Creating a Home Inventory of your life is a great idea to help you figure out how much insurance to buy, speed up the claims process if you should ever have any loss or damage of your home or items in your home and to help verify losses for your income tax return. You might not even realize just how much you have in your home of value or that mean a lot of you if you don’t actually take an inventory and list them down.
This is a sponsored post written by me on behalf of Nationwide Mutual Insurance Company. All opinions are 100% mine.
Nationwide provided me with information regarding its In The Nation blog post.
How To Create A Home Inventory
Make a detailed list of what you own to ensure that you won’t overlook anything if you have to recall what was in your house should it be lost by fire, theft or other circumstance. You can start by assembling the tools for documenting what you own and by figuring out how you will store the inventory list. If you choose to document the traditional way by using a notebook and a camera, you’ll also need to store the inventory in a physical location like a safety deposit box, with a lawyer or with a trusted family member or friend. The great thing about digital camera is that you can take unlimited photos and store them on a thumb drive or in the cloud. You will also want to make actual prints to keep in a safe place as well. Make sure to make paper copies and take digital scans of documents such as warranties and receipts to also keep in a safe place away from your home. Consider using a trusted friend or keeping in your desk at your work office. You may also set up a digital storage account, but be sure you have documented how to access it, including the password. Decide how you’ll ensure the account is maintained and paid for so the inventory doesn’t evaporate in the cloud.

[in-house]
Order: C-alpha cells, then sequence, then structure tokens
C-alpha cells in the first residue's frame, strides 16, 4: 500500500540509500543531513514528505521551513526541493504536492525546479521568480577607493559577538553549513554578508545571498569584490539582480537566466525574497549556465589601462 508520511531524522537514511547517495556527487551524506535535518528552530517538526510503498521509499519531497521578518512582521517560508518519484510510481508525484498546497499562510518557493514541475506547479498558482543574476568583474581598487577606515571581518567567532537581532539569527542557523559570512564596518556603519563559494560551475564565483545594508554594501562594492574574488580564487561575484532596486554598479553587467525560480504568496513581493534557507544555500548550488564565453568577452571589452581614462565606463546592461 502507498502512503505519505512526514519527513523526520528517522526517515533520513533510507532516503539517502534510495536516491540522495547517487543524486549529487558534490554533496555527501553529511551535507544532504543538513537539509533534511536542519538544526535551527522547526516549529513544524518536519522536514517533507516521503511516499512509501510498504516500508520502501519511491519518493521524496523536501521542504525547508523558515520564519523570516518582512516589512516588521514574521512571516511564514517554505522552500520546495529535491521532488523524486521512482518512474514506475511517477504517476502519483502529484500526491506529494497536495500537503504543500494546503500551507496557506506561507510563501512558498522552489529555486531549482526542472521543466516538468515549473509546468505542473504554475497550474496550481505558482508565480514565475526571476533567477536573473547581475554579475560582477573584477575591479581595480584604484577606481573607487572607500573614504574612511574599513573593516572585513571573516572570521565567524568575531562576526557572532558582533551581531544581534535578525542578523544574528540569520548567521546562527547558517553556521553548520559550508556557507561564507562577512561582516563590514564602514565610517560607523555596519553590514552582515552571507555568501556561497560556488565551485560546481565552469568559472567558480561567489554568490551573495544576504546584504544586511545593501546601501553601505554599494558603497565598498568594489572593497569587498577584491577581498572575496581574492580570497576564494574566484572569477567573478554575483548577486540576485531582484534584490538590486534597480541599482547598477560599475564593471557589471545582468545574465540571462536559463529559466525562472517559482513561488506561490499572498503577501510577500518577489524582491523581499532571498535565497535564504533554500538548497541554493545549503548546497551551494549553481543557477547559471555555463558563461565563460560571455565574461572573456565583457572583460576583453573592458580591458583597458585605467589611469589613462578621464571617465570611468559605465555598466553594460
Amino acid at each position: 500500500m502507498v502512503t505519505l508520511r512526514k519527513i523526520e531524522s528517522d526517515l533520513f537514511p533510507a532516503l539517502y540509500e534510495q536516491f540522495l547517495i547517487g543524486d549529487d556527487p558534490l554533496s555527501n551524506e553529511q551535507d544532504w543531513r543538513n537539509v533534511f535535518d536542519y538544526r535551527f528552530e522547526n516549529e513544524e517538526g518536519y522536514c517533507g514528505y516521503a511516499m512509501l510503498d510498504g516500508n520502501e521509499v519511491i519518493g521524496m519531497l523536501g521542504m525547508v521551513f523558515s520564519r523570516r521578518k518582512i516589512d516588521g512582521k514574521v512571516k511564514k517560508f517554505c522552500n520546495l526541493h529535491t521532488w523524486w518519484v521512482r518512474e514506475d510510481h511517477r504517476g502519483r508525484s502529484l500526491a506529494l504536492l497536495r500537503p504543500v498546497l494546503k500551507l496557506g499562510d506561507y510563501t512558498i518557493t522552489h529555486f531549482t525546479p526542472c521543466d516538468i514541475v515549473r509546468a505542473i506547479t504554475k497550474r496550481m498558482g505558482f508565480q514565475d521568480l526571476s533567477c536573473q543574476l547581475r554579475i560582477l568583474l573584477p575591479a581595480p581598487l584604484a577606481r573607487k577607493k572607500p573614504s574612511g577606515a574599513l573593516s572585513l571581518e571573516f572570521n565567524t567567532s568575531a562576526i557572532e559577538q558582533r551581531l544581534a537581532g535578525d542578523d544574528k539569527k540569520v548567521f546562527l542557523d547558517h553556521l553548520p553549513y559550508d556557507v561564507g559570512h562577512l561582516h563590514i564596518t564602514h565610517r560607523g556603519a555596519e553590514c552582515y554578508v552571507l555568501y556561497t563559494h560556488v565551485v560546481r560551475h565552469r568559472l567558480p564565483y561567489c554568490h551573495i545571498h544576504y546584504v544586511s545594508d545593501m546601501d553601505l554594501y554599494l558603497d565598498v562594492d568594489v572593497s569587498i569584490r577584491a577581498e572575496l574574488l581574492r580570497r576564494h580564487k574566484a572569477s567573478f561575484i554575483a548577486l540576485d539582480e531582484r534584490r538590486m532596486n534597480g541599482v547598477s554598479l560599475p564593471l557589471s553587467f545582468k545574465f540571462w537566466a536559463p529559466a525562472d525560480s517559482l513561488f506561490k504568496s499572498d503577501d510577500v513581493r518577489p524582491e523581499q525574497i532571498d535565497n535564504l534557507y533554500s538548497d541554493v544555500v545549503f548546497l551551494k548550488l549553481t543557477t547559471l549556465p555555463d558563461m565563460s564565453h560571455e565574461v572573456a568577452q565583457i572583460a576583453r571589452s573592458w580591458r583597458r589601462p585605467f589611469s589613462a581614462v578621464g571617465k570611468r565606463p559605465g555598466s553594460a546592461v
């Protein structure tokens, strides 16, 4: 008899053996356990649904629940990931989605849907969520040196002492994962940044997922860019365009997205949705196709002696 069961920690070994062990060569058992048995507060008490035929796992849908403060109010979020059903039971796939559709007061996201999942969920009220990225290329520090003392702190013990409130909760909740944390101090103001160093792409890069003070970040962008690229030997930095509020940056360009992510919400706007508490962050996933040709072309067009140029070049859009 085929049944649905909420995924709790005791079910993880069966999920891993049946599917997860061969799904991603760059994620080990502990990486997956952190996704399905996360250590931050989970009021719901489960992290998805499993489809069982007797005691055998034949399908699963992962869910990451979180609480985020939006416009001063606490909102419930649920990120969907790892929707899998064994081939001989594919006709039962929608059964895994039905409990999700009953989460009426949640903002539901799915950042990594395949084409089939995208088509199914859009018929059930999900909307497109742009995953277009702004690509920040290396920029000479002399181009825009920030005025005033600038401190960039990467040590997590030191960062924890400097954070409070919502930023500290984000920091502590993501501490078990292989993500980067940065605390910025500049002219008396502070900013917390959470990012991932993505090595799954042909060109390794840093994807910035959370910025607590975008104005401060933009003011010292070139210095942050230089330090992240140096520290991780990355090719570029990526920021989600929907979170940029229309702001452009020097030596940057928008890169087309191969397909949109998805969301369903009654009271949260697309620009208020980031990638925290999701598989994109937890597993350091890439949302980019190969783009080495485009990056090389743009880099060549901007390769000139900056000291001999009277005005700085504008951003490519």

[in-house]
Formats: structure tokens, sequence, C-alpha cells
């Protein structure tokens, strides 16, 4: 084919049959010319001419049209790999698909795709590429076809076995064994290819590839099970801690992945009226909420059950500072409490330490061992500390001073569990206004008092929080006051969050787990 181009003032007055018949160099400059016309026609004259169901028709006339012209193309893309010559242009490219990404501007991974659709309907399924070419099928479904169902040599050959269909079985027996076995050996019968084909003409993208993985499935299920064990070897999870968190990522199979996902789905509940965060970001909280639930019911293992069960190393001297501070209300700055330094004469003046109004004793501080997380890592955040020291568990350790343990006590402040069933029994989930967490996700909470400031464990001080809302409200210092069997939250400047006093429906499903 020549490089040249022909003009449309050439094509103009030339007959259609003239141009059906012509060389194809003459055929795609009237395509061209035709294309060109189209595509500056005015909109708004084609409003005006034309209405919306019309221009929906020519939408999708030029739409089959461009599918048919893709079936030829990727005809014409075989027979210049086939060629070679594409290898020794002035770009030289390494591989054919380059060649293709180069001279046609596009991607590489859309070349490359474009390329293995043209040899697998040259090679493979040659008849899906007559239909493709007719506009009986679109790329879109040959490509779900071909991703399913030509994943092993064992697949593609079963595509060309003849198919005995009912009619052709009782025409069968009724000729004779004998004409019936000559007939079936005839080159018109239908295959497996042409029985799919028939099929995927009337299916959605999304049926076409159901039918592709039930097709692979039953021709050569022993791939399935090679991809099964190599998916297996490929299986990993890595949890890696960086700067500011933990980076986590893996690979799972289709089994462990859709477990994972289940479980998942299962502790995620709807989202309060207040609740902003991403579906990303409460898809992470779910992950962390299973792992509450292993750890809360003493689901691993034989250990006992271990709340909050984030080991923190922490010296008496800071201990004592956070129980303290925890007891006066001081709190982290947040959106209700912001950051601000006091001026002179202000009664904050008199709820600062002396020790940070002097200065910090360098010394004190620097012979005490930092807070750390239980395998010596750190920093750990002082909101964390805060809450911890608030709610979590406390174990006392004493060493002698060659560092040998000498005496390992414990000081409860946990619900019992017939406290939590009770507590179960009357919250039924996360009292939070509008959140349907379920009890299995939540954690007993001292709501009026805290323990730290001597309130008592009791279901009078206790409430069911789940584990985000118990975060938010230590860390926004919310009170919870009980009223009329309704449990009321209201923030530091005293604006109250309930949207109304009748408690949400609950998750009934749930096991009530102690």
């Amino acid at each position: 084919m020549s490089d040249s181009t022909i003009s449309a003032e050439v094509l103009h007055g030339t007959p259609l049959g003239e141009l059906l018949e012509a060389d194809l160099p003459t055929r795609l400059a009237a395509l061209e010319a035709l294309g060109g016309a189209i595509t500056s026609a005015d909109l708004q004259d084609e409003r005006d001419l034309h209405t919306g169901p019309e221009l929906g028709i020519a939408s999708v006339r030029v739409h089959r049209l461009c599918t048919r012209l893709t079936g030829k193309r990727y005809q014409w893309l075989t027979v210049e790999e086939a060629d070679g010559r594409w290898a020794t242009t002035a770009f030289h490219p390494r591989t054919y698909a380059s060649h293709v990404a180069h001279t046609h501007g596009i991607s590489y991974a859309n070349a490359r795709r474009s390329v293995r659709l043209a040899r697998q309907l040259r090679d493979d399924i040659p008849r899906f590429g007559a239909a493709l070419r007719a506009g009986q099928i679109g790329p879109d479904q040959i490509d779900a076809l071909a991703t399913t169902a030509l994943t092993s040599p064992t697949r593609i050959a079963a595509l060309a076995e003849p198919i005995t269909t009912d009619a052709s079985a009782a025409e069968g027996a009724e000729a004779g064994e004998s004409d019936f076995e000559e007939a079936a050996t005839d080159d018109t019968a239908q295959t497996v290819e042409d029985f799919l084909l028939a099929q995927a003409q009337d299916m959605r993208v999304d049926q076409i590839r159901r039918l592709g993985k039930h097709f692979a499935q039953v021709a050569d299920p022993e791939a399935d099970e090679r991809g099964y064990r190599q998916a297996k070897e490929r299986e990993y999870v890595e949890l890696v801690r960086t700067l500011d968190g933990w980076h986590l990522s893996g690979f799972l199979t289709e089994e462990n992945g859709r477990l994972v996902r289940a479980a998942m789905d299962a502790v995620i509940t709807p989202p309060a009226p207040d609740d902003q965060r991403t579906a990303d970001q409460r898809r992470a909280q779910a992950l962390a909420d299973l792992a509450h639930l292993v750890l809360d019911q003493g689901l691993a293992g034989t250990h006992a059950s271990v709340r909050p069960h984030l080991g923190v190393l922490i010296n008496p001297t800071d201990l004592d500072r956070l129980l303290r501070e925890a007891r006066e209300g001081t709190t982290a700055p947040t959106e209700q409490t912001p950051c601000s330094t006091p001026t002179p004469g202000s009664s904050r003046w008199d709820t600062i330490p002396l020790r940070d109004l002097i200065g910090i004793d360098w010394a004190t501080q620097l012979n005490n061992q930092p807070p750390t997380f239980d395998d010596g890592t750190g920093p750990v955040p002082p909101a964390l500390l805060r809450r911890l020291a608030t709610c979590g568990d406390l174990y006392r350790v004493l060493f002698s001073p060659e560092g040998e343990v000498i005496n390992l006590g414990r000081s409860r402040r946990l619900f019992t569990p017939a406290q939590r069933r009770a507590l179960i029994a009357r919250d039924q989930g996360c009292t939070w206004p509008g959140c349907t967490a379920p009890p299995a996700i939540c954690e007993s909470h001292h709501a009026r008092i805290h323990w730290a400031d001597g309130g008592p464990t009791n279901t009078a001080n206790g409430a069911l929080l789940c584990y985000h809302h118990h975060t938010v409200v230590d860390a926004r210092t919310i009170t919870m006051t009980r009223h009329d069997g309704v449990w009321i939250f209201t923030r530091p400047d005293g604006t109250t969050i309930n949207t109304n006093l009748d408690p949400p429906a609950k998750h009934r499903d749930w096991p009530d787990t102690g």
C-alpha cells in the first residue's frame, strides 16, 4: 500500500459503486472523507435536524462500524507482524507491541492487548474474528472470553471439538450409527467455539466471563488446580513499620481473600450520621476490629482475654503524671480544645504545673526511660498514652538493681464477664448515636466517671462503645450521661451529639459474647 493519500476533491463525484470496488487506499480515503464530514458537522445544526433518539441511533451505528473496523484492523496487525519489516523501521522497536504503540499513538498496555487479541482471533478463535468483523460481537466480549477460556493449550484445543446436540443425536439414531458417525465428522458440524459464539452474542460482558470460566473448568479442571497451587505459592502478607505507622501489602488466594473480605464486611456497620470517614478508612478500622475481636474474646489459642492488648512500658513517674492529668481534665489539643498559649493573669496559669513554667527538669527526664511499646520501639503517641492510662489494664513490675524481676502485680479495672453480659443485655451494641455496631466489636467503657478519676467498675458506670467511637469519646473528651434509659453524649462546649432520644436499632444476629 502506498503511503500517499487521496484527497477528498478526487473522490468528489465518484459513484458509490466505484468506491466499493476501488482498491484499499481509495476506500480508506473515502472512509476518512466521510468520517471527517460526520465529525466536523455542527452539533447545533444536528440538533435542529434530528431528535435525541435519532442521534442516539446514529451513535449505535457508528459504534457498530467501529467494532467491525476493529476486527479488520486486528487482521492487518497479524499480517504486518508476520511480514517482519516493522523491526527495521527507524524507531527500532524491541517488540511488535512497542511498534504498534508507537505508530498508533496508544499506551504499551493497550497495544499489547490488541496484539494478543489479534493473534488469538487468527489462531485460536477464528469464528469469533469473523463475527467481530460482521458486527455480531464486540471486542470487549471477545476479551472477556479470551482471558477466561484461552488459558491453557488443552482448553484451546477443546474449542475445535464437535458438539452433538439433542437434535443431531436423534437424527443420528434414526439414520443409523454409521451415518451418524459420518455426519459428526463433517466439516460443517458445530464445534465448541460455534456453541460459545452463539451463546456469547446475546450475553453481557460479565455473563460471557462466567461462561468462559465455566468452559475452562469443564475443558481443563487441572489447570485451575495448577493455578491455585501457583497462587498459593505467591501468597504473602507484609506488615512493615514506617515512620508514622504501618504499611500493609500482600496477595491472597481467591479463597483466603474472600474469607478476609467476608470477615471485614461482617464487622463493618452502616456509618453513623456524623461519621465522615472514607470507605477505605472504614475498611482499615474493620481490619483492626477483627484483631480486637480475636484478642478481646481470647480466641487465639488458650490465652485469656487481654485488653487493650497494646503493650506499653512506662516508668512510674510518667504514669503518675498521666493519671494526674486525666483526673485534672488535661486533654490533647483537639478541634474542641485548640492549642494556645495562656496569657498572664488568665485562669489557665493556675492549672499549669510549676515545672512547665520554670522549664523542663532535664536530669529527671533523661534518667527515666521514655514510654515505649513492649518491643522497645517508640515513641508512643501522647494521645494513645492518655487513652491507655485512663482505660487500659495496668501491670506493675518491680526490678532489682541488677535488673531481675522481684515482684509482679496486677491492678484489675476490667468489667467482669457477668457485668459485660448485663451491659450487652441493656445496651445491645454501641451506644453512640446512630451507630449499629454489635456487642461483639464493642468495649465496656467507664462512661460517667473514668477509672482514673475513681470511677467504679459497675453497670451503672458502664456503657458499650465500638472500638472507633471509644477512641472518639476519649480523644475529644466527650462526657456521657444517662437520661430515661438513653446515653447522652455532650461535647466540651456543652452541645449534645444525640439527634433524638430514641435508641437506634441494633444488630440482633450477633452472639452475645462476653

- It’s easiest to take the inventory room by room. Set up the same system for each room so your documentation makes sense to you and to whoever must decipher it if you are not around. Take several photos of each room, from different angles. A good way to go about this is to stand in the doorway and slowly rotate clockwise, taking overlapping frames that eventually take in the whole room. Open blinds and curtains and turn on the lights, even in the daytime, so your photos are well lit and clear.
- Using sticky notes, label each item with its name so you can clearly refer to it in the documentation.
- Zero in on documentation, labels and marks that establish to whom valuable items have belonged.
- Focus on details that illustrate the unique properties of each item, such as stained glass, carving and painted trim.
- Scan or copy receipts, appraisals and other documentation about each item.
- For electronics and appliances, include warranties, receipts, repair bills and serial numbers.
Organizing Your Inventory
- Create a subfolder for each room. Include a cover sheet that explains how you organized and tagged items.
- Group all the documentation for each item, from photos to repair bills.
- Be sure you refer to each item with the term on its sticky note label. For instance, if the label says, “blue and white pitcher” use the phrase “blue and white pitcher” on all related documents, appraisals and receipts.
- Make a printed copy of the inventory to include with your essential legal documents, even if you are storing digital copies in the cloud and with legal advisers or trusted ones.
- Finally, be sure your will includes access information, including passwords, to your inventory, no matter where it is stored.
These Tips for Creating An Inventory of Your Life are a great way to really organize the items in your life should the need ever arise. It’s just a smart idea for renters and homeowners alike.
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